Contractor guilty in fraud case

By BRIAN HUBER

June 22, 2019

WAUKESHA — A Brookfield man who stiffed contractors that worked with him to build a new home for Lake Country Bible Church five years ago admitted his guilt in court Friday.

Kevin Wahlgren, 56, pleaded guilty to three felony counts of theft by contractor in a plea agreement that saw six other counts and one uncharged incident dismissed and considered for sentencing.

According to the plea agreement, if Wahlgren pays $75,000 in restitution or something close to it by his Sept. 20 sentencing date, the state will recommend a sentence of unspecified prison time on one count and prison stayed in favor of probation on the other two. If restitution falls short, the state will make an “alternative recommendation,” court records indicate.

The defense is free to argue its own sentence and any restitution figure if if exceeds $75,000.

Defense attorney Brent Nistler on Friday said, “I’ve got no comment, thanks,” before hanging up on a phone call before a specific question about the matter was asked.

According to a criminal complaint, a Lake Country Bible Church official reported to authorities the church contracted with Wahlgren to be the general contractor for construction of its new church on Watertown Plank Road in Nashotah. Wahlgren was to make withdrawals from an account to pay subcontractors as needed, but the complaint identified six instances where Wahlgren withdrew a total of $466,912 to pay contractors, who later allegedly reported they did not receive the payments.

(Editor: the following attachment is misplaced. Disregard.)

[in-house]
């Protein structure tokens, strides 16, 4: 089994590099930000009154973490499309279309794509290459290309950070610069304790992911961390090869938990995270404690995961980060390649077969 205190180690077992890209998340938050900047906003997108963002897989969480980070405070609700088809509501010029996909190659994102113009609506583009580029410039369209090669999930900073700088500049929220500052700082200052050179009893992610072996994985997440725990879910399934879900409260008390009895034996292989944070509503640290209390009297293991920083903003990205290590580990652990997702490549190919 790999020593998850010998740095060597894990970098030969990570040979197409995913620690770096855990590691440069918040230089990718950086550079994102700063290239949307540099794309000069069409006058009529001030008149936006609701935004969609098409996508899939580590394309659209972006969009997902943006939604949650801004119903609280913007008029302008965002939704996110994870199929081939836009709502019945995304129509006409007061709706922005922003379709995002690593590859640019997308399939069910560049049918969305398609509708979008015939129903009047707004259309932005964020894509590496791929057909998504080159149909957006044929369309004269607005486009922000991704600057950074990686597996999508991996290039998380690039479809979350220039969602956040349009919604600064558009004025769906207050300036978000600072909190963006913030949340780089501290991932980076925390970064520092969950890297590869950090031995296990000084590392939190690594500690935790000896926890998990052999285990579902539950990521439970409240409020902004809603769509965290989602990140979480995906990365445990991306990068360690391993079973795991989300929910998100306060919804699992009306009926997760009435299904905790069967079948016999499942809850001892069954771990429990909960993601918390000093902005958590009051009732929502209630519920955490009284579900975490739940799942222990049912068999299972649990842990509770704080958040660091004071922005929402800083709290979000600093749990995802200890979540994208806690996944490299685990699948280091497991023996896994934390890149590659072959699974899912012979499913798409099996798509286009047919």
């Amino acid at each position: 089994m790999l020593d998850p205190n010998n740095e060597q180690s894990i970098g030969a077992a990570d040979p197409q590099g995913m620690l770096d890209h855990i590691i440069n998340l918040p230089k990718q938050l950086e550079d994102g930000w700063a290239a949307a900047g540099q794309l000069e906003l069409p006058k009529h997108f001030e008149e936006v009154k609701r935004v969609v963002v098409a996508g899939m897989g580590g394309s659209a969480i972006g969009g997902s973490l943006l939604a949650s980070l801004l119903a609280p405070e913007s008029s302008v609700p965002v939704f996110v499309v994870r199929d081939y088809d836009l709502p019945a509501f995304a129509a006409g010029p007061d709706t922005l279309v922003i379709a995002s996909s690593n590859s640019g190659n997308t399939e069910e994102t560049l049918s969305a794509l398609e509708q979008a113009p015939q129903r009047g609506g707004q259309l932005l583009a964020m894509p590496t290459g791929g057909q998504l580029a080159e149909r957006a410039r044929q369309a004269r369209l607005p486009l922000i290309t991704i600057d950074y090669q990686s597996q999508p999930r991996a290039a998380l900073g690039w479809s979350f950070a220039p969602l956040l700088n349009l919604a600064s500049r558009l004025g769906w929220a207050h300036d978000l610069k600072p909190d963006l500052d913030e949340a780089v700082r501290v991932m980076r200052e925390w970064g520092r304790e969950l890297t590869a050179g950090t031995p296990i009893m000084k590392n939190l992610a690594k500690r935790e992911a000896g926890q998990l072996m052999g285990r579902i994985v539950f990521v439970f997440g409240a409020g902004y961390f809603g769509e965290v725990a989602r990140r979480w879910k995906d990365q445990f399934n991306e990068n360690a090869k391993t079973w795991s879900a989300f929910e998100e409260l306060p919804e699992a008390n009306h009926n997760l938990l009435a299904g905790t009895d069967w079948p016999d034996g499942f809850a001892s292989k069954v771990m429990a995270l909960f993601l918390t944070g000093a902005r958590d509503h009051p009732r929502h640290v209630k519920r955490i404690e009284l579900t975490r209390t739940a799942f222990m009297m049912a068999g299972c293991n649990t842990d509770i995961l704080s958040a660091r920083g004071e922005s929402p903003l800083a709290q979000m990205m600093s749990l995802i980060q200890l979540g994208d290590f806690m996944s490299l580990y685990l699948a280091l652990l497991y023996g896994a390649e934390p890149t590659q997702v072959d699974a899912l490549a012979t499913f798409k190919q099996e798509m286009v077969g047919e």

In one case, a contractor received a check for $39,600 from Wahlgren, but then was asked not to cash it; the contractor asked four times when the check could be cashed only to be told Wahlgren did not have sufficient funds to cover it, the complaint said.

Another contractor who was owed $30,000 tried to cash a $15,000 check only to have it bounce a year after entering into the contract, the complaint said. A roofing contractor reported it took several calls to Wahlgren’s firm to get paid, and when they finally got a check and went to cash it, they learned the firm had put a “stop payment” order on it with no explanation, the complaint added.

Dennis Cimpl with Precision Rail and Mfg. in Oak Creek, which also worked with Wahlgren on a project that he said became “unraveled,” told The Freeman his company paid about $150,000 to Wahlgren, who never paid subcontractors, causing them to seek payment directly from the company in a process which “put us at a little disadvantage” amid a delayed project and increased costs.